WEEKEND BRIEFINGStreet Smarts
May 16 - Real quick: I forgot to mention that the Calcumulator—the all-purpose moronic metric converter— is now available for download. It's on the front page of the site, but you can also just click here. More little goodies will follow on a characteristically sporadic schedule.
(I hosed the thing off with my anti-virus software when I uploaded it, but who knows what evil lurks in the hearts of web-crawling villains... you should probably hose it off yourself after you download it if you don't have anti-virus software that does that kind of thing automatically.)
* * *
I've been wanting to talk about the European street for a while. Unfortunately I couldn't find it, so I've decided to talk about the way we've been talking about streets.
After 9/11, the "Arab street" was all the rage—literally—and as time went by we began hearing about the European street, the American street, and so on. Like so much of our public discourse, I figured this was just euphemistic blather, a popular catch-phrase that would die a quick and unremarkable death.
I was wrong, so here's my attempt at driving a stake through its heart.
The main problem seems to be that nobody's got a decent definition of "the street." I know we're not talking about actual streets, avenues, boulevards, or even lanes. I also know what it means to call someone street smart, but I don't think anyone means to imply "the street" is the one that makes people smart.
I'm assuming it's supposed to mean something like "popular opinion," except that we already have a word for that (ie, "popular opinion") and popular opinion in the Arab world has a tricky habit of keeping itself hidden from view, usually because stating it out loud would be grounds for imprisonment, beheading, tongue removal, or the punitive rape of a beloved child.
It could mean "the general mood you get from people walking down the street." This would make sense if we were hearing things like, "the Arab street is angry," or "the European street is sad." But these streets are attributed all sorts of complex ideas. Could you walk down the streets of your own town and get a feel for the "mood" on irradiated food, say, or the sixth amendment?
Well, you could if there were people posting signs and waving banners and shouting about irradiated food—but that wouldn't be the mood of your street, it would be the mood of the activists on your street.
Even if you could accurately identify the mood of any given street, which street would you use to calibrate your readings? While I was in London I attended a meeting on Chiswell Street in the financial district, where French jokes were the order of the day. But when I went book-browsing at the stalls on Portobello Road, you couldn't escape the antiwar posters and graffiti. Which London street was "the" London street?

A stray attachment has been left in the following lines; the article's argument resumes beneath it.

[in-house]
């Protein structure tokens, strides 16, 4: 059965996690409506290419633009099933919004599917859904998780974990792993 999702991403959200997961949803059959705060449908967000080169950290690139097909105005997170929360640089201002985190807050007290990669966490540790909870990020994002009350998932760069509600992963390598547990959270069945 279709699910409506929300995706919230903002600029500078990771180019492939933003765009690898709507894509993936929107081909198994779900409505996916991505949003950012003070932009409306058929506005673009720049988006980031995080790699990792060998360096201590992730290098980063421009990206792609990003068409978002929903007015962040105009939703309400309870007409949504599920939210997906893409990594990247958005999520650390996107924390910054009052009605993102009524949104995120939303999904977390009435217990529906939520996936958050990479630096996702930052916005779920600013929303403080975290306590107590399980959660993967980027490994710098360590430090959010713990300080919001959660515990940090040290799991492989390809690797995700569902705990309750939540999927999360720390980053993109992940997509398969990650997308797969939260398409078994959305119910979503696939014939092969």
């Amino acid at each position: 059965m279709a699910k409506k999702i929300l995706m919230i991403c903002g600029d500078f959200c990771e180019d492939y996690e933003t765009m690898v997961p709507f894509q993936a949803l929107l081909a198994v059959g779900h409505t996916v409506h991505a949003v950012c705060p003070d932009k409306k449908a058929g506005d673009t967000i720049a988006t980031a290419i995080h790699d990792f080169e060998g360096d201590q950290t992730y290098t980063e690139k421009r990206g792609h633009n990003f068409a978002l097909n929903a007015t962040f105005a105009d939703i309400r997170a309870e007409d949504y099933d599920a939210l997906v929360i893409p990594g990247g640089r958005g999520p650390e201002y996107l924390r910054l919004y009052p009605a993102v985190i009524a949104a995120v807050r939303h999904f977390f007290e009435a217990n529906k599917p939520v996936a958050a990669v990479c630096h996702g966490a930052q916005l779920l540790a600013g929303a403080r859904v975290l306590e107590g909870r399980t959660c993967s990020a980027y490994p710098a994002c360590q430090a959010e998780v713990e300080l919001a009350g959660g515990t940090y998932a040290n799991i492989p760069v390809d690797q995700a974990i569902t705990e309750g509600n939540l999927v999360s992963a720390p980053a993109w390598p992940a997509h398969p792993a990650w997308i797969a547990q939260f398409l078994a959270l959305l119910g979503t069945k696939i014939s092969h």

Is it a class thing—the suites versus the streets, as Curtis Sliwa might say? And if so, is it right to compare the sentiments of the American middle-class to the Arab lower class and the European working class? And if it is, how do we define those classes? Income? Education? Affinity for opera?
Phrases like "the Arab street" and "the American street" mean about as much as phrases like "these guys I know in Decatur." Less, actually, because at least in the latter example the group in question is more narrowly defined.
Wissam S. Yafi, writing in the English-language version of the Aljazeerah website yesterday, put it this way: "does anyone in the Arab world truly know what the Arab street wants?" I'd phrase the question differently: "does anyone in the world truly know what the Arab street is?"
I honestly don't think so.
Now, if you'll excuse me, I need to get back to the Danish street...
* * *
On May 16, 1763, James Boswell first met Samuel Johnson in Tom Davie's London bookshop. Due to the lax stalking laws of the period, Mr. Boswell followed Mr. Johnson around for several decades. On May 19, 1795, Mr. Boswell died. (This could not have come a relief to Mr. Johnson, who had already been dead for some time and was probably relishing the privacy.)
Frank Capra was born on May 18, 1897, and Jimmy Stewart was born on May 20, 1908. Without them we would not have had such American classics as "Mr. Smith Goes to Washington," "Mr. Smith Goes Back to Washington," "Mr. Smith Goes to Washington Again," "Mr. Smith Is Still in Washington," "Mr. Smith Feels Your Pain," "Mr. Smith is Really Very Serious about Term Limits," and, "Mr. Smith Drops Dead in Senate Chamber."
The duo also gave us "It's a Wonderful Life" with its own magnificent sequels: "It's a Really Wonderful Life," "It Just Doesn't Get Any Better Than Life," and "Life Is Just So Damn Good I Don't Know Whether to Shit or Go Blind."
Janet Jackson turns 37 on the 16th. She shares her birthday with Debra Winger (1955), Liberace (1919), Studs Terkel (1912), Henry Fonda (1905), and William Seward (1801).
The 17th is Sugar Ray Leonard's 47th birthday, and also marks the birthdays of Dennis Hopper (1936), Maureen O'Sullivan (1911), and Ayatollah Khomeini (1900).
Besides Frank Capra, the 18th is also the birthday of Chow Yun-Fat (1955), Reggie Jackson (1946), Pope John Paul II (1920), Perry Como (1912), and Walter Gropius (1883).
May 16 is International Pickle Day! The 7th is Constitution Day in Norway and Nauru (no relation), as well as Gaza Liberation Day in Palestine. The 18th is Flag and University Day in Haiti, Social Development Day in Niger, St. Erik's Day in Sweden, Las Piedras Day in Uruguay, and the Pope's Birthday in Vatican City.
Enjoy the weekend.
© 2002, The Moron's Almanac